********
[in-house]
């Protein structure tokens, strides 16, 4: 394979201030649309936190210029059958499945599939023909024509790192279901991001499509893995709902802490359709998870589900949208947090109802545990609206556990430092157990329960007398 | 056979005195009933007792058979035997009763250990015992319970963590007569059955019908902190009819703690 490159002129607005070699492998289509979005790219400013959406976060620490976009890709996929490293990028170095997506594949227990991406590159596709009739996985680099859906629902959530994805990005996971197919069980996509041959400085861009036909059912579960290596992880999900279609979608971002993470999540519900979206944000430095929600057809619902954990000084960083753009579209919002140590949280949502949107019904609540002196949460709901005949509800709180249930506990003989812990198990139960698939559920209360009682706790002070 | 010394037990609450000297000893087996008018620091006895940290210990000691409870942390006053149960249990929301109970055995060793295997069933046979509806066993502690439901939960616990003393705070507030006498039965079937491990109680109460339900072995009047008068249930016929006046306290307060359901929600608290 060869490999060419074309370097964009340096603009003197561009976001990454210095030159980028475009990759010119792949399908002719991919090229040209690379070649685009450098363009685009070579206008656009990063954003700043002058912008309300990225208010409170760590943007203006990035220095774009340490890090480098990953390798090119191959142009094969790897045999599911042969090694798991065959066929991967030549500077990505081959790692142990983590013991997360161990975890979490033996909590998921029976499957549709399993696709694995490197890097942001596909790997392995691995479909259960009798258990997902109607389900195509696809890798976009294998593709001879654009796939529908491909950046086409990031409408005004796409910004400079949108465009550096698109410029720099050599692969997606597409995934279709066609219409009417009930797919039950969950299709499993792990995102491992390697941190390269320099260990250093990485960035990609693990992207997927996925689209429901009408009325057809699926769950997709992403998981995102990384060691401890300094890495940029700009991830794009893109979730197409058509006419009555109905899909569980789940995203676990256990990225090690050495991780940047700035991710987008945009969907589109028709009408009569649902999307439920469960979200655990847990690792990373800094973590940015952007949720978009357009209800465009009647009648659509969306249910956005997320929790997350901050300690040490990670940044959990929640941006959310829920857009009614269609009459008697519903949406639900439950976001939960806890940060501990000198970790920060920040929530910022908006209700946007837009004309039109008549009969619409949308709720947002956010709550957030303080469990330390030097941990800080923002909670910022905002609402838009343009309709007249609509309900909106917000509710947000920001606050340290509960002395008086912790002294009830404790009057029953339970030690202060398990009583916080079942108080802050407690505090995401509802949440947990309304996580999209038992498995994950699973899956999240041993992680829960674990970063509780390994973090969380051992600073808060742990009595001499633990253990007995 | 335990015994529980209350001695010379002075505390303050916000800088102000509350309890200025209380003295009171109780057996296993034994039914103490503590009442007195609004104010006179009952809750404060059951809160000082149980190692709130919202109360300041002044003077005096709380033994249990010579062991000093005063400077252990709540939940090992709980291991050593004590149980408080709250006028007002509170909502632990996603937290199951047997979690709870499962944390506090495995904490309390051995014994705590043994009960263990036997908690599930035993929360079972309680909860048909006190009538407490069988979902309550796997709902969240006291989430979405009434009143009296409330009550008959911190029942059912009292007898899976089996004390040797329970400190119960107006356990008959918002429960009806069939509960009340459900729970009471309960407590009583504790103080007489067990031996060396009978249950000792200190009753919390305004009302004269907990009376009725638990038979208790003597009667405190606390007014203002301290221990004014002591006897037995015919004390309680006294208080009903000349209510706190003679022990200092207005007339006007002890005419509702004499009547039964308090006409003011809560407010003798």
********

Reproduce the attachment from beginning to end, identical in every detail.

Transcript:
[in-house]
């Protein structure tokens, strides 16, 4: 394979201030649309936190210029059958499945599939023909024509790192279901991001499509893995709902802490359709998870589900949208947090109802545990609206556990430092157990329960007398 | 056979005195009933007792058979035997009763250990015992319970963590007569059955019908902190009819703690 490159002129607005070699492998289509979005790219400013959406976060620490976009890709996929490293990028170095997506594949227990991406590159596709009739996985680099859906629902959530994805990005996971197919069980996509041959400085861009036909059912579960290596992880999900279609979608971002993470999540519900979206944000430095929600057809619902954990000084960083753009579209919002140590949280949502949107019904609540002196949460709901005949509800709180249930506990003989812990198990139960698939559920209360009682706790002070 | 010394037990609450000297000893087996008018620091006895940290210990000691409870942390006053149960249990929301109970055995060793295997069933046979509806066993502690439901939960616990003393705070507030006498039965079937491990109680109460339900072995009047008068249930016929006046306290307060359901929600608290 060869490999060419074309370097964009340096603009003197561009976001990454210095030159980028475009990759010119792949399908002719991919090229040209690379070649685009450098363009685009070579206008656009990063954003700043002058912008309300990225208010409170760590943007203006990035220095774009340490890090480098990953390798090119191959142009094969790897045999599911042969090694798991065959066929991967030549500077990505081959790692142990983590013991997360161990975890979490033996909590998921029976499957549709399993696709694995490197890097942001596909790997392995691995479909259960009798258990997902109607389900195509696809890798976009294998593709001879654009796939529908491909950046086409990031409408005004796409910004400079949108465009550096698109410029720099050599692969997606597409995934279709066609219409009417009930797919039950969950299709499993792990995102491992390697941190390269320099260990250093990485960035990609693990992207997927996925689209429901009408009325057809699926769950997709992403998981995102990384060691401890300094890495940029700009991830794009893109979730197409058509006419009555109905899909569980789940995203676990256990990225090690050495991780940047700035991710987008945009969907589109028709009408009569649902999307439920469960979200655990847990690792990373800094973590940015952007949720978009357009209800465009009647009648659509969306249910956005997320929790997350901050300690040490990670940044959990929640941006959310829920857009009614269609009459008697519903949406639900439950976001939960806890940060501990000198970790920060920040929530910022908006209700946007837009004309039109008549009969619409949308709720947002956010709550957030303080469990330390030097941990800080923002909670910022905002609402838009343009309709007249609509309900909106917000509710947000920001606050340290509960002395008086912790002294009830404790009057029953339970030690202060398990009583916080079942108080802050407690505090995401509802949440947990309304996580999209038992498995994950699973899956999240041993992680829960674990970063509780390994973090969380051992600073808060742990009595001499633990253990007995 | 335990015994529980209350001695010379002075505390303050916000800088102000509350309890200025209380003295009171109780057996296993034994039914103490503590009442007195609004104010006179009952809750404060059951809160000082149980190692709130919202109360300041002044003077005096709380033994249990010579062991000093005063400077252990709540939940090992709980291991050593004590149980408080709250006028007002509170909502632990996603937290199951047997979690709870499962944390506090495995904490309390051995014994705590043994009960263990036997908690599930035993929360079972309680909860048909006190009538407490069988979902309550796997709902969240006291989430979405009434009143009296409330009550008959911190029942059912009292007898899976089996004390040797329970400190119960107006356990008959918002429960009806069939509960009340459900729970009471309960407590009583504790103080007489067990031996060396009978249950000792200190009753919390305004009302004269907990009376009725638990038979208790003597009667405190606390007014203002301290221990004014002591006897037995015919004390309680006294208080009903000349209510706190003679022990200092207005007339006007002890005419509702004499009547039964308090006409003011809560407010003798």